South Africa’s Israel boycott

Reference: The Guardian

By Ronnie Kasrils

An international boycott helped end apartheid – now South Africans are leading world opposition to racism in Israel

Prominent South Africans including Desmond Tutu have endorsed recent moves to boycott Israeli institutions

When Chief Albert Luthuli made a call for the international community to support a boycott of apartheid South Africa in 1958, the response was a widespread and dedicated movement that played a significant role in ending apartheid. Amid the sporting boycotts, the pledges of playwrights and artists, the actions by workers to stop South African goods from entering local markets and the constant pressure on states to withdraw their support for the apartheid regime, the role of academics also came to the fore.

One significant move was the resolution taken by 150 Irish academics not to accept academic posts or appointments in apartheid South Africa. In 1971, the council of Trinity College Dublin took a decision not to own shares in any company that traded or had a subsidiary that traded in the Republic. The council later resolved that the university would not retain any formal or institutional links with any academic or state institution in South Africa.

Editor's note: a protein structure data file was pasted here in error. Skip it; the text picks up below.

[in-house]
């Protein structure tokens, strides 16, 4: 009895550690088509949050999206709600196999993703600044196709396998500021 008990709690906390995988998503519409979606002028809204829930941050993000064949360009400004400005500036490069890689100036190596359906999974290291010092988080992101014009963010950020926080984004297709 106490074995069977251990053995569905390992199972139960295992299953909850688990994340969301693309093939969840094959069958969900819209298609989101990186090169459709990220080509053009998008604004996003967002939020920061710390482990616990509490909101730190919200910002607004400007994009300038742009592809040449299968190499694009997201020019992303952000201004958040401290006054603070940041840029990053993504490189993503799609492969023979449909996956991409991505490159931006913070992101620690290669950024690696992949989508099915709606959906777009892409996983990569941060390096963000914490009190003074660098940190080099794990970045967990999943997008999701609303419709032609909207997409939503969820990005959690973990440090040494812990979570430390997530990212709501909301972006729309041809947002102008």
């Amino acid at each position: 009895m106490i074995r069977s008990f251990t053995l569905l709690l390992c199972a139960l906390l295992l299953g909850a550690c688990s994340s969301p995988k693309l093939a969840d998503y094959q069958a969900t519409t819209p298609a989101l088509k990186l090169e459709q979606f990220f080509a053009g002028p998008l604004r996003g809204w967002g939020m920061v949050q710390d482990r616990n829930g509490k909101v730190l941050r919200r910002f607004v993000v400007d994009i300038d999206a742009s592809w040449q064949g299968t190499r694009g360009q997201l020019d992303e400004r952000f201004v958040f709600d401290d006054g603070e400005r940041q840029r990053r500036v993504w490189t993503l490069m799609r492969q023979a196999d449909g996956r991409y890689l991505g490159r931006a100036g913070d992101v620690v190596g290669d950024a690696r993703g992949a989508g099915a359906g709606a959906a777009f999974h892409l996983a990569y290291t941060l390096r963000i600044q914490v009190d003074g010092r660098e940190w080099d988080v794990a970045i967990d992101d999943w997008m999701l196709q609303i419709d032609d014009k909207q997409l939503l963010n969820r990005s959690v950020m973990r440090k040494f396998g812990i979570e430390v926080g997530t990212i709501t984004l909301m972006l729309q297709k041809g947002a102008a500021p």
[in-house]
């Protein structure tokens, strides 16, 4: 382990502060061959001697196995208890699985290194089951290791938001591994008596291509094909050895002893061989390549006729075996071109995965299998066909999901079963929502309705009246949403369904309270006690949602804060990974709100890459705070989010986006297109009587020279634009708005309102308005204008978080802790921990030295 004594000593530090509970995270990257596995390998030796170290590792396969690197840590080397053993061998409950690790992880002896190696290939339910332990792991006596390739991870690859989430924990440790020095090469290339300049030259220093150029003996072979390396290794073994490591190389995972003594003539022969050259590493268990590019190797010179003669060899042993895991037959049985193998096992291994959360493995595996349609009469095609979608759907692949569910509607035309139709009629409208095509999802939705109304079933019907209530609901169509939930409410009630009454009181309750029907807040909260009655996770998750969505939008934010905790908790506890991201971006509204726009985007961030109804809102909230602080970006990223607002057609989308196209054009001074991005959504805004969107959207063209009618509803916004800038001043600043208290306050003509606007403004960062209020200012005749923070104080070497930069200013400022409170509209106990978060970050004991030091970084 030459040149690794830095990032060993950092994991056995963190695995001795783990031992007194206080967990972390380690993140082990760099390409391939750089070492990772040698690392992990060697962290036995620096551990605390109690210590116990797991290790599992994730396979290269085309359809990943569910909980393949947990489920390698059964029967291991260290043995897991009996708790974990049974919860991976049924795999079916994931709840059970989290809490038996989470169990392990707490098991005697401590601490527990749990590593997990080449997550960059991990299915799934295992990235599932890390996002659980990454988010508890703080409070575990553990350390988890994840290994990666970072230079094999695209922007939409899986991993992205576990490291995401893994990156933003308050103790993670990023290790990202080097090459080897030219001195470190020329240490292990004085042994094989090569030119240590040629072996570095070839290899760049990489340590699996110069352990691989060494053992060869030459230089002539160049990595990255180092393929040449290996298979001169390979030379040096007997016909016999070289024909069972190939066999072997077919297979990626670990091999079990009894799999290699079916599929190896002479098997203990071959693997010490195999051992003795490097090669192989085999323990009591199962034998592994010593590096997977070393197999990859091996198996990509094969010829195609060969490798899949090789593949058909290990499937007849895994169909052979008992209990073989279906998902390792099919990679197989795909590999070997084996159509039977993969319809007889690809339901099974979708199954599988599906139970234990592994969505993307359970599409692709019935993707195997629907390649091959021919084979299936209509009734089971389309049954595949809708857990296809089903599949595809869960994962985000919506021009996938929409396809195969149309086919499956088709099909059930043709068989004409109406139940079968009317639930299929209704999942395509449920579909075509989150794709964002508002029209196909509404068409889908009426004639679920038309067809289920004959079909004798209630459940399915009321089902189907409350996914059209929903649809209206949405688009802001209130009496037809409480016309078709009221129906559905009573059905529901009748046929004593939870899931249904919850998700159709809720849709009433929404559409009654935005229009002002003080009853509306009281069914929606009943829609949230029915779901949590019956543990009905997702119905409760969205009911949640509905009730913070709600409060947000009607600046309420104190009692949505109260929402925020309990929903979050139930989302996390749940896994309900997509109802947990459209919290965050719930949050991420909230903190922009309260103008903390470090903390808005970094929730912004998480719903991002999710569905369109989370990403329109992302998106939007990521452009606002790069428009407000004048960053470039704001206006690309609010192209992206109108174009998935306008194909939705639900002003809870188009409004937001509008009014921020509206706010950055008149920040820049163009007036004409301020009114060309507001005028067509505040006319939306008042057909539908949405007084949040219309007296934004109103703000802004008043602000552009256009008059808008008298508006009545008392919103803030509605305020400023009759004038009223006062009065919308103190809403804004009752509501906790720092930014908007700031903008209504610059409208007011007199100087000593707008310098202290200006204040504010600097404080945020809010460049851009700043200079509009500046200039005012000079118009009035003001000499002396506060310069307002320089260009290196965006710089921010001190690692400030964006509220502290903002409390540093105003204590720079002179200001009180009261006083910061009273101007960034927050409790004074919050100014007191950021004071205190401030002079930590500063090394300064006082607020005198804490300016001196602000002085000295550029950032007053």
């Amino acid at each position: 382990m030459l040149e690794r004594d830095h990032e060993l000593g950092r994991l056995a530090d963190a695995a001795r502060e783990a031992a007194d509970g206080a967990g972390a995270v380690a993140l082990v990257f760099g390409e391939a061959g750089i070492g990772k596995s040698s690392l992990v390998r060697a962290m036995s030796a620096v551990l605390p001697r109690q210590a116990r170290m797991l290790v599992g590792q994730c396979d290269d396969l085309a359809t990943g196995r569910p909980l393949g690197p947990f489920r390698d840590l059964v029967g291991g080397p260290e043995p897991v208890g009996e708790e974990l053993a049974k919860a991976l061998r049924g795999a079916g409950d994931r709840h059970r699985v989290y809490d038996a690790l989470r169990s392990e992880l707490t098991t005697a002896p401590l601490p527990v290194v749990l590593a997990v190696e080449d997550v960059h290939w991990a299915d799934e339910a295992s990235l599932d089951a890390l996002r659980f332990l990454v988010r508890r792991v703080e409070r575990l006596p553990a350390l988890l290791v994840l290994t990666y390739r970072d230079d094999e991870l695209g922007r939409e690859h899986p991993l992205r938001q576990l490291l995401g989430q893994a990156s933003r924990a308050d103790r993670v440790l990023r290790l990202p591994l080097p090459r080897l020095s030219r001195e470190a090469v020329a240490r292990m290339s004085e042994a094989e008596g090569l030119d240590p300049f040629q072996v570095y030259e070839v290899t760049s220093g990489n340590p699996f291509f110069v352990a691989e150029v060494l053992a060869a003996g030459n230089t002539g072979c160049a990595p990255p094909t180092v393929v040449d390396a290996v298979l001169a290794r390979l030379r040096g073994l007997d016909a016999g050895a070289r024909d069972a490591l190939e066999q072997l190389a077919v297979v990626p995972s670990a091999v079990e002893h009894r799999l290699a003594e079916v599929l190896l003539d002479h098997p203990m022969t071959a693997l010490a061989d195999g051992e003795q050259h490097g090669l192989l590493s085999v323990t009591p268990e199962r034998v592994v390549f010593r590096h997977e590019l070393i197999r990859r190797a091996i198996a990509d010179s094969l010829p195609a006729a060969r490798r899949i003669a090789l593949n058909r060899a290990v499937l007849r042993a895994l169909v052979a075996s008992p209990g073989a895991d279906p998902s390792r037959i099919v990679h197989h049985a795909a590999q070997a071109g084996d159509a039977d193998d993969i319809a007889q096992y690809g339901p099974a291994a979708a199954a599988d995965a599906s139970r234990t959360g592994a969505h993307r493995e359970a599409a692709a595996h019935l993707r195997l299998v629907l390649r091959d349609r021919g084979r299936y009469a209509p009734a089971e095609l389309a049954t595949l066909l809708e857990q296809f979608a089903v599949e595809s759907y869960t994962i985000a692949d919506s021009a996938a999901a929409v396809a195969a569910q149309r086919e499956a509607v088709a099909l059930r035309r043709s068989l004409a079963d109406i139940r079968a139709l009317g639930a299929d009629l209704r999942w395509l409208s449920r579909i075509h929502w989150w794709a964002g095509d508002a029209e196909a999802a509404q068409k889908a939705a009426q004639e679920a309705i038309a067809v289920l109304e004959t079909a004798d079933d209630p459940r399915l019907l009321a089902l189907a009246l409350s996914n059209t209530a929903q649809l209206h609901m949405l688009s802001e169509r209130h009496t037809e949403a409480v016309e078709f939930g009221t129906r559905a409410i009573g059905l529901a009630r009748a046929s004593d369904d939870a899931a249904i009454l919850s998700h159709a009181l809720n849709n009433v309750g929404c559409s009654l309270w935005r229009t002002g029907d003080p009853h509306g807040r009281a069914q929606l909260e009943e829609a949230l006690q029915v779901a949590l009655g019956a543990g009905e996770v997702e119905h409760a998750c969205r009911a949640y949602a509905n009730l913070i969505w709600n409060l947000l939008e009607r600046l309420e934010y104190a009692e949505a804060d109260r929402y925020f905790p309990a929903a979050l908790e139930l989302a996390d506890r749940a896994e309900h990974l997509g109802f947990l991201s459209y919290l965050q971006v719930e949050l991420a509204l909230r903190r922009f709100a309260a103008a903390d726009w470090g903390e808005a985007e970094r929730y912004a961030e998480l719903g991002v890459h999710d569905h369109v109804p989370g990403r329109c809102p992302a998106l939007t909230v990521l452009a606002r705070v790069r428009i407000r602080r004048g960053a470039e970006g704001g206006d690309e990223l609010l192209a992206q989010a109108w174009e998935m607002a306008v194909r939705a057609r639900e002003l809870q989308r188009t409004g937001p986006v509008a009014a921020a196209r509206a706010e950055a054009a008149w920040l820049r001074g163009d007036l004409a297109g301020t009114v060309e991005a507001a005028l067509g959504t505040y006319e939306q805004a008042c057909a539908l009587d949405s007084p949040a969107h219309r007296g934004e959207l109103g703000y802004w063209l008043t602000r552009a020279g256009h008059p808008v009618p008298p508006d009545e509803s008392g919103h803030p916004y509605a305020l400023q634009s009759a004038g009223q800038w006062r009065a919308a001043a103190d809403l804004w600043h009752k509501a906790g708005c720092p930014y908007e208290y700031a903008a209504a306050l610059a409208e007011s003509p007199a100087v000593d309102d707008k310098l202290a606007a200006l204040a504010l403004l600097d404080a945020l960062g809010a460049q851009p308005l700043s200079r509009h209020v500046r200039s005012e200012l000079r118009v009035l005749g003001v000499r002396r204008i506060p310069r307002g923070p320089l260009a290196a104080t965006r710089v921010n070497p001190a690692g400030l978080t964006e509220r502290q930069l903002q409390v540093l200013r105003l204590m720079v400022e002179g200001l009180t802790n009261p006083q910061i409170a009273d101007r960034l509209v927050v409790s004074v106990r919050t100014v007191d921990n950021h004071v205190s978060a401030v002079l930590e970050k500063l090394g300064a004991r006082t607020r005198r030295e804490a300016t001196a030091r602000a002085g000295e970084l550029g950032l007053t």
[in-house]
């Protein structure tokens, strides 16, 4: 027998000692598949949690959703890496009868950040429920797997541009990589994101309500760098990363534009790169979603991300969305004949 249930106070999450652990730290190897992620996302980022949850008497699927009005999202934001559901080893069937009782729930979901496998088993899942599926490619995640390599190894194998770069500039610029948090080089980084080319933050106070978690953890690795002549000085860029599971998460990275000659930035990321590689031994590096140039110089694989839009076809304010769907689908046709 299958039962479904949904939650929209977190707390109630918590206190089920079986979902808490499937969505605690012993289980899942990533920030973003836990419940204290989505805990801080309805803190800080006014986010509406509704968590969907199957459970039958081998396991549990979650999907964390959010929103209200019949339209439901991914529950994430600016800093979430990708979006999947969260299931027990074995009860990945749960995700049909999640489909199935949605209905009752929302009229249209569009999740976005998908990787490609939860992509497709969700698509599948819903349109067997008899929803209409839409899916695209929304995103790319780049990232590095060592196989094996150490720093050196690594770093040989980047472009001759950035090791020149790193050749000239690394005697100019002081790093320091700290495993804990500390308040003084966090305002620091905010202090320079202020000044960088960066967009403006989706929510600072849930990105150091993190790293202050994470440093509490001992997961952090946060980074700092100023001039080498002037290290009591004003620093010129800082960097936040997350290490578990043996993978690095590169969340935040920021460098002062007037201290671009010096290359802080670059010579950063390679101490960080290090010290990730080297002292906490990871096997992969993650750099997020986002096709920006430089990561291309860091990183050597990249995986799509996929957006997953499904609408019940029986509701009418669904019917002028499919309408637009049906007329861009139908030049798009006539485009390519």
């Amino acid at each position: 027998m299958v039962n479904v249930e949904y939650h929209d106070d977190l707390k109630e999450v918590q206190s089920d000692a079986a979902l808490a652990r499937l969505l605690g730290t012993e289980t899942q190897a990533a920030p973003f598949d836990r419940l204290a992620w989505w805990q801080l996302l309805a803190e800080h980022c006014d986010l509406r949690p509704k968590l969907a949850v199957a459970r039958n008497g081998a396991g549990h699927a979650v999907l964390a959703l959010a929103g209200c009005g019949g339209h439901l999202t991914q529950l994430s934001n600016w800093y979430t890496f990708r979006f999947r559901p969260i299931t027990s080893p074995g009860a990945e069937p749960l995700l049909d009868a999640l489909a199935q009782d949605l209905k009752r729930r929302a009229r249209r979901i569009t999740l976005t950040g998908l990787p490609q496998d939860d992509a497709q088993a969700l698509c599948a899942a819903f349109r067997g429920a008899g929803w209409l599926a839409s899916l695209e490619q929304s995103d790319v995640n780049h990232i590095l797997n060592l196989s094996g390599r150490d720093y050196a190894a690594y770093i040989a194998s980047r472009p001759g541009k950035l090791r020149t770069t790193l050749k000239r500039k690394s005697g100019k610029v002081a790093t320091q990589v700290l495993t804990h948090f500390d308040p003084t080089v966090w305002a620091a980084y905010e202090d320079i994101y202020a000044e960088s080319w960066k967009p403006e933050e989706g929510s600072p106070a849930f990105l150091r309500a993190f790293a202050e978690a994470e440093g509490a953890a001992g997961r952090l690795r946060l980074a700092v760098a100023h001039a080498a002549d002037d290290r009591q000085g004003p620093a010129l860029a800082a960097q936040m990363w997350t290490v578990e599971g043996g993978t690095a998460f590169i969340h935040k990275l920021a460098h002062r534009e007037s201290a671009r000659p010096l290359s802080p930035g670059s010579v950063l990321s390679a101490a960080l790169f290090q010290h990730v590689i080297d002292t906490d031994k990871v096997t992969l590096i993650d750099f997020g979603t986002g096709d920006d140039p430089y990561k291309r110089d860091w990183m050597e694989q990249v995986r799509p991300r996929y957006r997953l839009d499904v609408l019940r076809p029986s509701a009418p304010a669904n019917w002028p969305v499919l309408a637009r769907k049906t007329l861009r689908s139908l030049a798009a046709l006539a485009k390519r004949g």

Almost four decades later, the campaign for boycott, divestment and sanctions is gaining ground again in South Africa, this time against Israeli apartheid.

Earlier this month, more than 100 academics across South Africa, from over 13 universities, pledged their support to a University of Johannesburg initiative for ending collaboration with the Israeli occupation. The campaign has since grown to include up to 200 supporters. The nationwide academic petition calling for the termination of an agreement between the University of Johannesburg and the Israeli Ben-Gurion University of the Negev has attracted widespread attention.

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